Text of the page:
# Thread: Solving inequality with logarithm

1. ## Solving inequality with logarithm

I'm trying to solve this inequality for N where c, p, a are constants. For the 3rd equation, I flipped the inequality because I multiplied both sides by -1. But I'm not sure if the inequality changes when taking the log of both sides?

$\displaystyle 10\log \left(\frac{1}{1+\left(\frac{c}{p}\right)^{2N}}\ri ght)>-a$

$\displaystyle -10\log \left(1+\left(\frac{c}{p}\right)^{2N}\right)>-a$

$\displaystyle 10\log \left(1+\left(\frac{c}{p}\right)^{2N}\right)<a$

$\displaystyle \log \left(1+\left(\frac{c}{p}\right)^{2N}\right)<\frac {a}{10}$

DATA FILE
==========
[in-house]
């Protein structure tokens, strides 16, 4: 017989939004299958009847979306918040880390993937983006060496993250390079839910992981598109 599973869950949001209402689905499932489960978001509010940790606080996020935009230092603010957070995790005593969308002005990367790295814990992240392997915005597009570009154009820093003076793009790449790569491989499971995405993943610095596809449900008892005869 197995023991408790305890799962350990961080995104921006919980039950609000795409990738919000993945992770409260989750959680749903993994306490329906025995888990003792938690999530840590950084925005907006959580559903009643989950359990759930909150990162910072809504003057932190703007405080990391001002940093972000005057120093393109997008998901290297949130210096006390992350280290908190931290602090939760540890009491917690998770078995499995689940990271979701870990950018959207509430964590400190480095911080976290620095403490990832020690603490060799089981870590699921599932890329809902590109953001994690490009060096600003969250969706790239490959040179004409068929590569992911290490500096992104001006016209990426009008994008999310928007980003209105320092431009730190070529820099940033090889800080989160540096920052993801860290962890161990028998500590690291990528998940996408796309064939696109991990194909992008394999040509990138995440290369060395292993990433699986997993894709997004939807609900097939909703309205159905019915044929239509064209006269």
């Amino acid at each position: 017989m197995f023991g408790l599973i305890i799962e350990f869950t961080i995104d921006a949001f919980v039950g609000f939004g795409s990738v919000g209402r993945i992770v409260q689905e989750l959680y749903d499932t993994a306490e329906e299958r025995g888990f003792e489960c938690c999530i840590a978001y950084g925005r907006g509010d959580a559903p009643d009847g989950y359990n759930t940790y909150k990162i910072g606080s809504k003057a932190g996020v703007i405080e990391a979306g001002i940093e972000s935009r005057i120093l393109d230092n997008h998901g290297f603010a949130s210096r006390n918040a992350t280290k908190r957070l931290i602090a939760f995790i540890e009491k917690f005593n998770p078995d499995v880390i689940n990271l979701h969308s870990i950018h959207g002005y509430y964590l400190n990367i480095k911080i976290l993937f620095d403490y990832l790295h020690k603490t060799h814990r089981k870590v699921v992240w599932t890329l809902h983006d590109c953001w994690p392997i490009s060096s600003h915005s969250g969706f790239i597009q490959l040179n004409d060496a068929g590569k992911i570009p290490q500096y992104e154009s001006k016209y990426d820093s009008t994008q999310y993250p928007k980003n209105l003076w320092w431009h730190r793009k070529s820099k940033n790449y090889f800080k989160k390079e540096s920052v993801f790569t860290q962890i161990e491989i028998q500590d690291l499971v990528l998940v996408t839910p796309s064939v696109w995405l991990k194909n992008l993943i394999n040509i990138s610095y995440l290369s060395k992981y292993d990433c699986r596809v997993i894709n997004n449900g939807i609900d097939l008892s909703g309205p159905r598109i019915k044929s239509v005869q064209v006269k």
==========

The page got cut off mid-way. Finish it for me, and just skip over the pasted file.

exponentiate both sides...

$\displaystyle \left(\frac{c}{p}\right)^{2N}<10^{a/10}-1$

take log of both sides...

$\displaystyle 2N \log \left(\frac{c}{p}\right)<\log \left(10^{a/10}-1\right)$

$\displaystyle N<\frac{\log \left(10^{a/10}-1\right)}{2 \log \left(\frac{c}{p}\right)}$

2. Suppose we have this:

Greater Number > Lesser Number

Then we also have this:

log(Greater Number) > log(Lesser Number)

Taking the log of each side will not switch the inequality sign. Log(greater number) will still be greater than log(lesser number). What logging each side will do is cut down the value difference between the lesser side and greater side. Example: 1000>>0 but 6.9078 = log(1000) > log(10) =2.3026.

Note that >> means "much much greater than" as opposed to simply "greater than"